Shares of Snowflake Inc. tumbled in after-hours trading Wednesday after the software company delivered a forecast for the current quarter that came in below expectations at the midpoint and acknowledged that some customers have consumed less than expected due to macroeconomic factors.
The company posted a fiscal first-quarter net loss of $166 million, or 53 cents a share, whereas it recorded a net loss of $203 million, or 70 cents a share, in the year-prior quarter. Analysts tracked by FactSet had been expecting the company to lose 52 cents a share on a GAAP basis.
Revenue climbed to $422 million from $229 million a year before, while analysts had been expecting $414 million. The company reported $394 million in product revenue, whereas analysts were modeling $389 million.
The company noted that while some customers showed greater consumption than expected in the latest quarter, others, such as consumer-facing cloud businesses, faced macroeconomic challenges that affected their consumption.
“Although these customers are still growing, we believe as long as they are impacted by macroeconomic headwinds, their consumption will be impacted,” Chief Financial Officer Michael Scarpelli said on the earnings call.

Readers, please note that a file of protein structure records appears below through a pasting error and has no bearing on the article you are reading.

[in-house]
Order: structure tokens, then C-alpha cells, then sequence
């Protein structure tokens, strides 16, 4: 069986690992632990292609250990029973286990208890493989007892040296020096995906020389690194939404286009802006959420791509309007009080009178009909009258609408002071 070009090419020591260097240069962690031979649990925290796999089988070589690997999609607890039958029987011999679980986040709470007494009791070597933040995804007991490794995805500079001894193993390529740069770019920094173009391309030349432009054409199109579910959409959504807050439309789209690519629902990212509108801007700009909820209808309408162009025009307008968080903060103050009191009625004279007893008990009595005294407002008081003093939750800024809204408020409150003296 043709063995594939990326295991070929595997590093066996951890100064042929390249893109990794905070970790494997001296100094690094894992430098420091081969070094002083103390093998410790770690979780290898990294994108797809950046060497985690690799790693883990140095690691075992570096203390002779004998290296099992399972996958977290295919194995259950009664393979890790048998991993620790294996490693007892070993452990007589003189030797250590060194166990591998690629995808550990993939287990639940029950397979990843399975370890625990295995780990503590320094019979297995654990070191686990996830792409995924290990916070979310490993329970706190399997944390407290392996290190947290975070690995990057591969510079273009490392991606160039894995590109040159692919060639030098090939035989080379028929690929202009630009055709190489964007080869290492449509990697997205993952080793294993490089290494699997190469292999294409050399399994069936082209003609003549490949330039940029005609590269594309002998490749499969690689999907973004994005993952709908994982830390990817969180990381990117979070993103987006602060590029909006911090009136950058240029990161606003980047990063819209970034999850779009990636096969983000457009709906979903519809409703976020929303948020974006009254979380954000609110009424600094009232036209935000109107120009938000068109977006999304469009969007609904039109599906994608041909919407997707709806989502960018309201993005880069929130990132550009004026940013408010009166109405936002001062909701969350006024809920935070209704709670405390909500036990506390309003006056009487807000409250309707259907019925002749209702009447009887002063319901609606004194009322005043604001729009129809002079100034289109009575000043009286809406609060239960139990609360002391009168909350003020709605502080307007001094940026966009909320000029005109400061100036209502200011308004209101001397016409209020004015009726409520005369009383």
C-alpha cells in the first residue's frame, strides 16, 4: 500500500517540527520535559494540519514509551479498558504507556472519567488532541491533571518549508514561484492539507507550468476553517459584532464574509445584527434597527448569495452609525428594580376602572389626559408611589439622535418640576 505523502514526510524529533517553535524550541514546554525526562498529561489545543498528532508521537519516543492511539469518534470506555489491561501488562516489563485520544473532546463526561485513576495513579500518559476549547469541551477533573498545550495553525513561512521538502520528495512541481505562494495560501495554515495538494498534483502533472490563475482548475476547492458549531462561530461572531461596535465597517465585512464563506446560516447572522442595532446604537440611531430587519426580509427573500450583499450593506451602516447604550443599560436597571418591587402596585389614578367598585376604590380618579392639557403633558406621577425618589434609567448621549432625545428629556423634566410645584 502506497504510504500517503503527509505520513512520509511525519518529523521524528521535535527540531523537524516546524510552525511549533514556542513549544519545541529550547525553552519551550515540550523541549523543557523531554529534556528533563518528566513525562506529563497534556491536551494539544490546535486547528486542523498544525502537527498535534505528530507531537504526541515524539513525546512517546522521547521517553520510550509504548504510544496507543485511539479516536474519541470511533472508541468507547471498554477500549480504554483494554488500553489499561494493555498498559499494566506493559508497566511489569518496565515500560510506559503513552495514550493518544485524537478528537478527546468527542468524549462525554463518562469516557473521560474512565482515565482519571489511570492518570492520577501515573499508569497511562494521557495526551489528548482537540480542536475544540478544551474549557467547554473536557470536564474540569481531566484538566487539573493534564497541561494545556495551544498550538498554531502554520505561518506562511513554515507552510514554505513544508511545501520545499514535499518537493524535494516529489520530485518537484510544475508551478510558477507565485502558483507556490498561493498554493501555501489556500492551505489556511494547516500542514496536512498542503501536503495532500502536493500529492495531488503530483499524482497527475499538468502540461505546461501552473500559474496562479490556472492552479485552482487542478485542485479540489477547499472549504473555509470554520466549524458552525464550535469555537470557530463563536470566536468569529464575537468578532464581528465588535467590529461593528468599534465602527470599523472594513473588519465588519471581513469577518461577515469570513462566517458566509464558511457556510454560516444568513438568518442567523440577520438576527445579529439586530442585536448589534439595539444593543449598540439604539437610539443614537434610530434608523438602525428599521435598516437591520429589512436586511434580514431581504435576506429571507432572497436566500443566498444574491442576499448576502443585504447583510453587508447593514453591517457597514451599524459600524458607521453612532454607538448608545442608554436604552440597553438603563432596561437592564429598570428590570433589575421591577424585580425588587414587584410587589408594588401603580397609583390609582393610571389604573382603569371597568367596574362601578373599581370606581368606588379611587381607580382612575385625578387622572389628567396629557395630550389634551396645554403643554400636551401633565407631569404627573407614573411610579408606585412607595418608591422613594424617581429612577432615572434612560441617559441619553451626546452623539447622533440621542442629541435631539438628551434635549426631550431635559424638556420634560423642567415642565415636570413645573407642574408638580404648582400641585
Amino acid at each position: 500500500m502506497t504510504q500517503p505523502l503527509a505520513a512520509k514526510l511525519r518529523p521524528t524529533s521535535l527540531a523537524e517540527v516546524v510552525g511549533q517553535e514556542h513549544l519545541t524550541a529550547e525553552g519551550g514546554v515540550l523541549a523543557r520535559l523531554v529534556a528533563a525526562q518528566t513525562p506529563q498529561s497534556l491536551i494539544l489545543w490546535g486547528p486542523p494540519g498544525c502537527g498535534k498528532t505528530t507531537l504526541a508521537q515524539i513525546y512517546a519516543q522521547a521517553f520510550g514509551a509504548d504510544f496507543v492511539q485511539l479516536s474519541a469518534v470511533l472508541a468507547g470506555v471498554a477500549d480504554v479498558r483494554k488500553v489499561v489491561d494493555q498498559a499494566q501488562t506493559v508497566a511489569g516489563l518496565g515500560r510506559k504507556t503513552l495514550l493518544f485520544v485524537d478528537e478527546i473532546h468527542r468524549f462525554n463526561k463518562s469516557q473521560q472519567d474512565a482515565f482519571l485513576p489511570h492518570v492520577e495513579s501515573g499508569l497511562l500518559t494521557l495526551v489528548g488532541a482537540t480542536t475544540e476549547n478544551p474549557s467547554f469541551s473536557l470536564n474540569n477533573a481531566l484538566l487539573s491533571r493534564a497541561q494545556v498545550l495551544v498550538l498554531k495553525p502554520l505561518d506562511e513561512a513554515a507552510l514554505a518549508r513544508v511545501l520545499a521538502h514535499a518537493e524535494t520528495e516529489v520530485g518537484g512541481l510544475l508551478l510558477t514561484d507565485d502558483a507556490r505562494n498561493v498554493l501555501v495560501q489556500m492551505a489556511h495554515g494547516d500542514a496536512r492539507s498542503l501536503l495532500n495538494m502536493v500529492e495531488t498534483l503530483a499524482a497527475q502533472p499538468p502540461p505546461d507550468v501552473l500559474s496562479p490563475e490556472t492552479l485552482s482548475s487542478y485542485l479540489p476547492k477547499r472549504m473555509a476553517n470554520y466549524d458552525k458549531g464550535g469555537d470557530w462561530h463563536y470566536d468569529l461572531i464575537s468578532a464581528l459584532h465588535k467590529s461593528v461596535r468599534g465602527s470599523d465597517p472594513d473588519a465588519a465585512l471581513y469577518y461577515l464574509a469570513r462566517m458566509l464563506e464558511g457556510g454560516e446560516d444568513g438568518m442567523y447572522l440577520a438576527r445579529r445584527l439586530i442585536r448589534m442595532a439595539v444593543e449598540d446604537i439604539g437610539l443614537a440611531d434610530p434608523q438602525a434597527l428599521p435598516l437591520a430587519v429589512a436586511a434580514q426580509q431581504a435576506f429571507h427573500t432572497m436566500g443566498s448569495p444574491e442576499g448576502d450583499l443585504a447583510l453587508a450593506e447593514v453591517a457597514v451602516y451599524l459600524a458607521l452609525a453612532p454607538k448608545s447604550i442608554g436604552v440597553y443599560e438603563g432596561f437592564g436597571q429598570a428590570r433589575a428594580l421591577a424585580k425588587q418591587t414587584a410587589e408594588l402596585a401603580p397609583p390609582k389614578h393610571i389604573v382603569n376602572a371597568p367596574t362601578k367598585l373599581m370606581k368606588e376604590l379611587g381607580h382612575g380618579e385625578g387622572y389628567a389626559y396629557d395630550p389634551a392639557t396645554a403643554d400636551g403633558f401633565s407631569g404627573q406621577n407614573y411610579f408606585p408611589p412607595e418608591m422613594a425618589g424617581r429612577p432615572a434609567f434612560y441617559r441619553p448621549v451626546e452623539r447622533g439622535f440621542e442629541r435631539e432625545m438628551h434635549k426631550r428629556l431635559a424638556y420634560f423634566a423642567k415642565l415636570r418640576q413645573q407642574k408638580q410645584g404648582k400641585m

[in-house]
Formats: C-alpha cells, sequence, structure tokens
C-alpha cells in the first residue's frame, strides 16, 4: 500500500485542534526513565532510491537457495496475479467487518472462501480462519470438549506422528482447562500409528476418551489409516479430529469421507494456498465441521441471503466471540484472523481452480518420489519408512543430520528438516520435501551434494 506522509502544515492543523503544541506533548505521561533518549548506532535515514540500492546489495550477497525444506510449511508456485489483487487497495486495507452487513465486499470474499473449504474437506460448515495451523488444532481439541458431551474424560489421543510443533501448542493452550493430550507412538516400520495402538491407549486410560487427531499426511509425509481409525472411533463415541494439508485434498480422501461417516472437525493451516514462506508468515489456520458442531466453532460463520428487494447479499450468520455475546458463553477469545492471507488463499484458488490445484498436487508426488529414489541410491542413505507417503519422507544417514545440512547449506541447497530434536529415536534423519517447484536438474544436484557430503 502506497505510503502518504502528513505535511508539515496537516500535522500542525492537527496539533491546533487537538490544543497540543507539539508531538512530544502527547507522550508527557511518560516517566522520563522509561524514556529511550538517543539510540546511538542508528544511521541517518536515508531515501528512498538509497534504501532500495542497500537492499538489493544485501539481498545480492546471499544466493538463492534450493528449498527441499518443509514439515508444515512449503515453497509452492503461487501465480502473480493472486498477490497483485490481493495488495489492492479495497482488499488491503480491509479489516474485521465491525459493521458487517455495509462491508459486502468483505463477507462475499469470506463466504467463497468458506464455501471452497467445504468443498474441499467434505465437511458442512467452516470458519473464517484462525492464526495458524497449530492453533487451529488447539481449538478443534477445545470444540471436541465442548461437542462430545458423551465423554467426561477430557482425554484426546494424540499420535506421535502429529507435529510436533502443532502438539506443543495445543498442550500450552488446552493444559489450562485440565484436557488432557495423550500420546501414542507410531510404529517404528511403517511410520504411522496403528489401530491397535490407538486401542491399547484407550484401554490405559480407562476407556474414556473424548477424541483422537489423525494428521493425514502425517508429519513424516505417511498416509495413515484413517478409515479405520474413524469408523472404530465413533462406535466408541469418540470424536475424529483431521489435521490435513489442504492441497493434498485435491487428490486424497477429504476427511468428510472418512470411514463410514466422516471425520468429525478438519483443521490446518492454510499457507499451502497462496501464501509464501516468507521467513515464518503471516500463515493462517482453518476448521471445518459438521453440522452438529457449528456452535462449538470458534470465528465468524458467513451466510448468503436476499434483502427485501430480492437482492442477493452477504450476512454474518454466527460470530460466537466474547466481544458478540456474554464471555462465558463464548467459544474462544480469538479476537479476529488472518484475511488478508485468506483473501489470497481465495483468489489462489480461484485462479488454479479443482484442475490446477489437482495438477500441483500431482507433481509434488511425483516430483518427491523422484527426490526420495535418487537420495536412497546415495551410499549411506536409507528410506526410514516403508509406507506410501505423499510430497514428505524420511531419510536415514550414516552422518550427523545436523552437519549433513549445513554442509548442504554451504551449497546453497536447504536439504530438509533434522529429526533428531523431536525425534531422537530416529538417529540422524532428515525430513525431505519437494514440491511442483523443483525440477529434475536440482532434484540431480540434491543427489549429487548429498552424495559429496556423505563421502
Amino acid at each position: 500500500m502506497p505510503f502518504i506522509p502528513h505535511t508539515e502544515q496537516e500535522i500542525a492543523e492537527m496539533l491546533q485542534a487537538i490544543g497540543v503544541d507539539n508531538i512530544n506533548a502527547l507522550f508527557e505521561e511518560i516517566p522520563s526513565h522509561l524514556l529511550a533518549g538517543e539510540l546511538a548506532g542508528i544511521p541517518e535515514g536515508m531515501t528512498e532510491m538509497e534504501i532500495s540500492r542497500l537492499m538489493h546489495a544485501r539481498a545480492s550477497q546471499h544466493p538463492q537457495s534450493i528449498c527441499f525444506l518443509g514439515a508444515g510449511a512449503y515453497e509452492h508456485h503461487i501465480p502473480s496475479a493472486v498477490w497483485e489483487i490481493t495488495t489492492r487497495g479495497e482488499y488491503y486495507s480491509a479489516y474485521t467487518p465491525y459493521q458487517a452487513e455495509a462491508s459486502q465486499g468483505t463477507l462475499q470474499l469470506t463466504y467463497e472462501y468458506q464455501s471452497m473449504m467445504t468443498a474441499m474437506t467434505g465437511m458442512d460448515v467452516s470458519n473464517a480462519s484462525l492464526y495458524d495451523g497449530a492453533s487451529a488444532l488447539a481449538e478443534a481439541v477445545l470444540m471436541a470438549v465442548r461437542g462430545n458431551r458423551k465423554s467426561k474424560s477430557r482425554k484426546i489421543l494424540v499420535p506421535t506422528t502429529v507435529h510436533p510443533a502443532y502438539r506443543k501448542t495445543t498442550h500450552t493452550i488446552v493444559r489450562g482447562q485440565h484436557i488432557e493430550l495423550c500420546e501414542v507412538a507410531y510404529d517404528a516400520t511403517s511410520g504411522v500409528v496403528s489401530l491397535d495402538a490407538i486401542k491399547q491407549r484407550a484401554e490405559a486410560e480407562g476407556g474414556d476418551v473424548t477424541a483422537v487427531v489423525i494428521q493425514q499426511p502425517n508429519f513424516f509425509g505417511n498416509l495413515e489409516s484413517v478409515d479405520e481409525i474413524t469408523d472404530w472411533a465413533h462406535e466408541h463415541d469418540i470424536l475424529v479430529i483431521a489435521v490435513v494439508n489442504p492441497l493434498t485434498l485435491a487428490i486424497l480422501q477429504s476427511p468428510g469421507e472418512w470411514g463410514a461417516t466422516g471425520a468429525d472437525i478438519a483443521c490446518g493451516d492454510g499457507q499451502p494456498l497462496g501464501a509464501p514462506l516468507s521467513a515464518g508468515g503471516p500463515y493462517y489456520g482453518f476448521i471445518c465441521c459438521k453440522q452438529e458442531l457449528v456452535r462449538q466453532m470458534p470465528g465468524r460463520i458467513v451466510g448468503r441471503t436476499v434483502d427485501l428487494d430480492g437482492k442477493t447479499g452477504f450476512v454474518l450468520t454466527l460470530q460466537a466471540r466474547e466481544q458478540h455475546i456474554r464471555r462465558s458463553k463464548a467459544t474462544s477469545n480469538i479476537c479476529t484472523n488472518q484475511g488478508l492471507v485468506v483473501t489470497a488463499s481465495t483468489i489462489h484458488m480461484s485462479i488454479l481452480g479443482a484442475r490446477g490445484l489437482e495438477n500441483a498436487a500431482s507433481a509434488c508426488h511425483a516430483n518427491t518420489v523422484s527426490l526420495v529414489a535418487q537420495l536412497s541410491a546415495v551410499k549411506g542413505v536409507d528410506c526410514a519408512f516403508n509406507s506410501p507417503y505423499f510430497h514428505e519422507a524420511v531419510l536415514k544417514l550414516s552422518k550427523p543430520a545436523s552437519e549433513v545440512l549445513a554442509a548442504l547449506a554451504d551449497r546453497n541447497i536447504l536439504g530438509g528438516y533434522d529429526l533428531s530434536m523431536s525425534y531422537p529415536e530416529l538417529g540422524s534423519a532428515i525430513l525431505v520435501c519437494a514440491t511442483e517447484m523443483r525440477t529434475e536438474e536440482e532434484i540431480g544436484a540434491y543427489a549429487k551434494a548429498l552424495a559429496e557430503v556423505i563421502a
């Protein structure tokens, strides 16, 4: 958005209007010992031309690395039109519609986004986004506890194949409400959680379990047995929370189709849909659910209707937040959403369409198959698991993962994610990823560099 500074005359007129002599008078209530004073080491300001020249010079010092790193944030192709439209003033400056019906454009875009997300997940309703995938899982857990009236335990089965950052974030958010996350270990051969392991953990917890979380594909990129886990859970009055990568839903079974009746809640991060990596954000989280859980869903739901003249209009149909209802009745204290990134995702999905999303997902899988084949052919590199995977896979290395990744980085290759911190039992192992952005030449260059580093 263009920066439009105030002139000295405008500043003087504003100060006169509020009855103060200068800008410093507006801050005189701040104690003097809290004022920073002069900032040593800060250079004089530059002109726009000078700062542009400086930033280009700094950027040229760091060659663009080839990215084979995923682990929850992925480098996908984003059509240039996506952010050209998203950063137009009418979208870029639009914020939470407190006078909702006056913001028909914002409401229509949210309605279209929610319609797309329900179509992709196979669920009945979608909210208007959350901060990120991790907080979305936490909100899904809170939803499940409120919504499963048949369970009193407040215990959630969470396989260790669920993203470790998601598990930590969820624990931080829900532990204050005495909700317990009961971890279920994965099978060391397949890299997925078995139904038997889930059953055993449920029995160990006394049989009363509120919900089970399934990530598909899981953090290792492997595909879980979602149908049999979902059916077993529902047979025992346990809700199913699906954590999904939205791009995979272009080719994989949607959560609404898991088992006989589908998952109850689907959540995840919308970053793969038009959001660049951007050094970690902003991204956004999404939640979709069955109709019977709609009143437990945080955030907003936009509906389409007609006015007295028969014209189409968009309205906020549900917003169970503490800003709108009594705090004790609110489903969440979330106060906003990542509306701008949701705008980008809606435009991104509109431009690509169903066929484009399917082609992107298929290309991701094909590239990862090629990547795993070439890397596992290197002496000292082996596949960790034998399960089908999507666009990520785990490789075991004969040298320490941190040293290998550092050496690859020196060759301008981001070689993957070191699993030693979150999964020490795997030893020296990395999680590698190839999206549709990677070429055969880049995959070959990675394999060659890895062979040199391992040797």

For the fiscal second quarter, Snowflake
anticipates $435 million to $440 million in product revenue, which would constitute 71% to 73% year-over-year growth. Analysts tracked by FactSet were modeling $440 million.
The company is also calling for an adjusted operating-loss margin of 2% in the fiscal second quarter.
Scarpelli said that the company’s forecast reflects the trends seen among the large customers who’ve seen macro-driven consumption impacts, though other customers are “offsetting partially some of that.” He added that the first two weeks of May were “very strong” but said “given everything in the macro headwinds we’re hearing, we’re going to be a little bit more cautious going into the full year.”
For the full fiscal year, Snowflake expects product revenue of $1.885 billion to $1.900 billion.
Snowflake shares fell 14% in extended trading Wednesday. They’ve fallen 51% over the past three months as the S&P 500
has lost 9%.